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The Regius Poem

A page of the Regius Poem

Today in Masonic History we discuss the Regius Poem.

The Regius Poem is believed to the oldest surviving masonic document.

The Regius Poem is considered by Freemasonry to be one of the Old Charges. The Old Charges were meant to describe a members requirements when they joined an operative lodge. In order to join, a new member swore to uphold and perform the things required in the charge. Often these appeared in the front of the lodge's book of minutes.

The Regius Poem itself consists of 64 vellum pages written in rhyming couplets. The poem starts with Euclid in ancient Egypt. It describes how Euclid "counterfeited geometry" and called it masonry. This was for the employment of the children of the nobility. After Euclid it describes how masonry is spread through 'many diverse lands'. It also documents how masons in England during the reign of King Æthelstan, the first King of England, gained self governance. In the poem as it relates to Æthelstan and Freemasonry, masons throughout England travel to his court and seek guidance on governing themselves. In this portion of the poem are contained Fifteen Articles and Fifteen Points. The articles in general have to do with the Master of the Lodge, giving him moral directions on how to properly run his organization, both in the lodge and on the work site. There are things like how to treat the craftsman, who to allow into the lodge, and a statement to properly educate the entered apprentices.

The Points are generally directed at the craftsman of the lodge and follow a similar patter as the Articles. The Points also include recommended punishments for violating the Points. It also includes provisions for annual assemblies.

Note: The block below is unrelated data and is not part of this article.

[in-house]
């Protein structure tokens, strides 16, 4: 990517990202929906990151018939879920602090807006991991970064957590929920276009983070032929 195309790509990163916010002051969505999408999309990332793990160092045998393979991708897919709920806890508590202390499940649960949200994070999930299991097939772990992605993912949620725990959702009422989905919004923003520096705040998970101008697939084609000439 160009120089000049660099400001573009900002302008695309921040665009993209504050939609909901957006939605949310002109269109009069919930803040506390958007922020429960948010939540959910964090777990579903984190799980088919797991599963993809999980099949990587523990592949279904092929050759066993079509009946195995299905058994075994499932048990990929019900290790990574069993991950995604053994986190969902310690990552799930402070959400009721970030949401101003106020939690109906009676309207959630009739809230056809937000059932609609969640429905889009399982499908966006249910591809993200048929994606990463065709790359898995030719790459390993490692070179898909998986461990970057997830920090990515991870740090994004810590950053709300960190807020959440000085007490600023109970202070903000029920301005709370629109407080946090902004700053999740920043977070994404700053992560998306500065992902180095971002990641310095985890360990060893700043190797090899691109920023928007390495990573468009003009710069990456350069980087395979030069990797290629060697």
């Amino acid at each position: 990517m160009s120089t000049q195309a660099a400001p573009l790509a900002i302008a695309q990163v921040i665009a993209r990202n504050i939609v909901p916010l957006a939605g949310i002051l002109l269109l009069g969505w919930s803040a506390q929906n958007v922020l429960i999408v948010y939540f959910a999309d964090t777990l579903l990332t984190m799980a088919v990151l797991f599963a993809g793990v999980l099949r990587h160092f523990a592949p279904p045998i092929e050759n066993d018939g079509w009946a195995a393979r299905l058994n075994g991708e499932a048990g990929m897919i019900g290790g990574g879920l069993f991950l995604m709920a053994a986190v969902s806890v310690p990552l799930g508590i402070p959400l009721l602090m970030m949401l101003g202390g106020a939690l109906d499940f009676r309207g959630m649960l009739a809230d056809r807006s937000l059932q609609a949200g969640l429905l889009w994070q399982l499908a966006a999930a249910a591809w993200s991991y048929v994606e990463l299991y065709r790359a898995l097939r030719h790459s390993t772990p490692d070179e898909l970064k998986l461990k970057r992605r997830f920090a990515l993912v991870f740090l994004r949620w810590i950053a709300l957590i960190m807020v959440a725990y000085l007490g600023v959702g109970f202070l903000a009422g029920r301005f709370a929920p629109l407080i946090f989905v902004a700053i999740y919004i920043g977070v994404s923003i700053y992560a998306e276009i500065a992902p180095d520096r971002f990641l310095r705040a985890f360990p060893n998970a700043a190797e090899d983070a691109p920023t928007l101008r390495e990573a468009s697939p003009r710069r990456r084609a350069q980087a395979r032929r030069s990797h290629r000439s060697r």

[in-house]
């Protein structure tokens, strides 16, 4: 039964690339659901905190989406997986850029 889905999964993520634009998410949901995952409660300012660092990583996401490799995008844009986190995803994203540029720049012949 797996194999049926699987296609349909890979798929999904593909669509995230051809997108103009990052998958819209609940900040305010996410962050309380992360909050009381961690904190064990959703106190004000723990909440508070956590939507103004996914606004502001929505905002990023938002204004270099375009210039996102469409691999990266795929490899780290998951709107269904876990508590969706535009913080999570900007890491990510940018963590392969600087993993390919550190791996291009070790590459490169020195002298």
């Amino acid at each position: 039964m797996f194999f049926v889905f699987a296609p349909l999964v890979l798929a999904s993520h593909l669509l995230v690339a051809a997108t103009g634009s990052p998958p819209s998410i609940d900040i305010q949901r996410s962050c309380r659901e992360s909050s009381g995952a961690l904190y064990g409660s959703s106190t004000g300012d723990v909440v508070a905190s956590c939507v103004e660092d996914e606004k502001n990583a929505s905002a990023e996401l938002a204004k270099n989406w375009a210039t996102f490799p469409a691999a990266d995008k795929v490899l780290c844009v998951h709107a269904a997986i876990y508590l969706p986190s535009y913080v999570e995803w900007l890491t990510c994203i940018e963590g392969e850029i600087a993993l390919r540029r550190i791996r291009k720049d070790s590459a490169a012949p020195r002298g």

The original Regius manuscript's origins are obscure. From the time it is believed to have been written, somewhere around 1425, until the mid 1700's there are various records of individuals having it in their personal libraries. In 1757, King George II donated the manuscript to the British Museum. The document became the nucleus of the British Library. Prior to being donated, in 1734, it was cataloged and listed as a "Poem of Moral Duties." Because of this the poem was essentially 'lost' to Freemasonry for a time. In 1838, James Halliwell, who was not a mason, delivered a paper on "The Early History of Freemasonry in England." His work was largely based on the Regius Poem. In 1840 the paper was published, including the original Regius Poem. From then on, it took on the new name of the "Halliwell Manuscript."

When Halliwell wrote his paper, the actual age of the Regius Poem was debated. Many at the time believed it dated to 1390. Edward August Bond who was the curator of manuscripts at the British Museum gave it a date of some 50 years later, putting it about 1440. He also stated he believed it was written by a priest. Modern dating techniques have confirmed it does date to the time between 1425 and 1450. It is also believed it was written to counter a statute from 1425 which banned assemblies. The specific portion which calls for an annual assembly countered the ban with some royal authority.

The Original Poem ends with a blessing.


This article provided by Brother Eric C. Steele.